A pair of studies presented Saturday and today at the American Diabetes Association's Scientific Sessions in San Diego suggest diet sodas may be a dietary head fake for the body.
Epidemiologists from the School of Medicine at The University of Texas Health Science Center San Antonio reported data showing that diet soft drink consumption is associated with increased waist circumference in humans. Whatever, associated is not caused - people drink diet sodas more after they put on weight, not when they are still thin - but a second study that found aspartame raised fasting glucose (blood sugar) in diabetes-prone mice is more of a concern.
First, the association between diet soft drinks and long-term change in waist circumference; the Health Science Center team assessed data from 474 participants in the San Antonio Longitudinal Study of Aging, or SALSA. It is a large, population-based study of the disablement process in elderly Mexican Americans and European Americans. Helen P. Hazuda, Ph.D., professor and chief of the Division of Clinical Epidemiology in the School of Medicine and senior author of the presentation, is SALSA's principal investigator and has led the study for two decades.
Measures of height, weight, waist circumference and diet soda intake were recorded at SALSA enrollment and at three follow-up exams that took place over the next decade. The average follow-up time was 9.5 years. The researchers compared long-term change in waist circumference for diet soda users versus non-users in all follow-up periods. The results were adjusted for waist circumference, diabetes status, leisure-time physical activity level, neighborhood of residence, age and smoking status at the beginning of each interval, as well as sex, ethnicity and years of education.
Diet soft drink users, as a group, experienced 70 percent greater increases in waist circumference compared with non-users. Frequent users, who said they consumed two or more diet sodas a day, experienced waist circumference increases that were 500 percent greater than those of non-users.
Abdominal fat is a major risk factor for diabetes, cardiovascular disease, cancer and other chronic conditions. "These results suggest that, amidst the national drive to reduce consumption of sugar-sweetened drinks, policies that would promote the consumption of diet soft drinks may have unintended deleterious effects," the authors wrote.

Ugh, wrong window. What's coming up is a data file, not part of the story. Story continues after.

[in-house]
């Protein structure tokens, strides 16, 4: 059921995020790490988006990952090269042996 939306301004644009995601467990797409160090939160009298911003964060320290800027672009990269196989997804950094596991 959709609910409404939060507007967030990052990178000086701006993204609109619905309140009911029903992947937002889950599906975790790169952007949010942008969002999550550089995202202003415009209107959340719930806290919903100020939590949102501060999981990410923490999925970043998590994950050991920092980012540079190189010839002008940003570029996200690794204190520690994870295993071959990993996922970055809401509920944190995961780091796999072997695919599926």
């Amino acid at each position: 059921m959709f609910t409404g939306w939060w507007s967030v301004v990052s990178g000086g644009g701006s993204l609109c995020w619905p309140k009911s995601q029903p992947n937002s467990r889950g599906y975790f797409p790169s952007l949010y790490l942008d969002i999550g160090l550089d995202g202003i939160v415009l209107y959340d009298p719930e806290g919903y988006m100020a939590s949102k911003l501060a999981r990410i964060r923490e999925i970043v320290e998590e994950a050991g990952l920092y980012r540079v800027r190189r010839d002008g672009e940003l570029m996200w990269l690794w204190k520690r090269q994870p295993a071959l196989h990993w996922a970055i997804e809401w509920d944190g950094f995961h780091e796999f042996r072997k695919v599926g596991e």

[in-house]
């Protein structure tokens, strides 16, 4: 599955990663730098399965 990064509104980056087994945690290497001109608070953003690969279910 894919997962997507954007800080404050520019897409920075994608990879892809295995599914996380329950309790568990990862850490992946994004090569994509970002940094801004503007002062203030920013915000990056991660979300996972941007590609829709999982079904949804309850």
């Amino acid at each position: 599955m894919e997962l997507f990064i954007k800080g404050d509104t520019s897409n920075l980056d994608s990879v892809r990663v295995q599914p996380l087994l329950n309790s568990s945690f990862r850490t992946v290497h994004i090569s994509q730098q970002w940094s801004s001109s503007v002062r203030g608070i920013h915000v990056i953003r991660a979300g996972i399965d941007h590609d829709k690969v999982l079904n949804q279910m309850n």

Co-authors included Sharon P. Fowler, M.P.H., faculty associate, and Ken Williams, M.S., P.Stat., adjunct assistant professor and biostatistician, in the Division of Clinical Epidemiology.
Aspartame consumption in diabetes-prone mice
Ganesh Halade, Ph.D., Gabriel Fernandes, Ph.D., the senior author and professor of rheumatology and clinical immunology, and Fowler studied the relationship between oral exposure to aspartame and fasting glucose and insulin levels in 40 diabetes-prone mice. Aspartame is an artificial sweetener widely used in diet sodas and other products.
One group of the mice ate chow to which both aspartame and corn oil were added; the other group ate chow with the corn oil added but not the aspartame. After three months on this high-fat diet, the mice in the aspartame group showed elevated fasting glucose levels but equal or diminished insulin levels, consistent with early declines in pancreatic beta-cell function. The difference in insulin levels between the groups was not statistically significant. Beta cells make insulin, the hormone that lowers blood sugar after a meal. Imbalance ultimately leads to diabetes.
"These results suggest that heavy aspartame exposure might potentially directly contribute to increased blood glucose levels, and thus contribute to the associations observed between diet soda consumption and the risk of diabetes in humans," Fernandes said.
These two translational research studies resulted from collaboration between Fowler and Drs. Hazuda and Fernandes and their research teams. The Institute for the Integration of Medicine and Science (IIMS) funded the work. IIMS is the Health Science Center entity that oversees the university's Clinical and Translational Science Award (CTSA), a National Institutes of Health-funded program to encourage the rapid translation of scientific discoveries from the laboratory through the testing process and to practical application for the health of communities.
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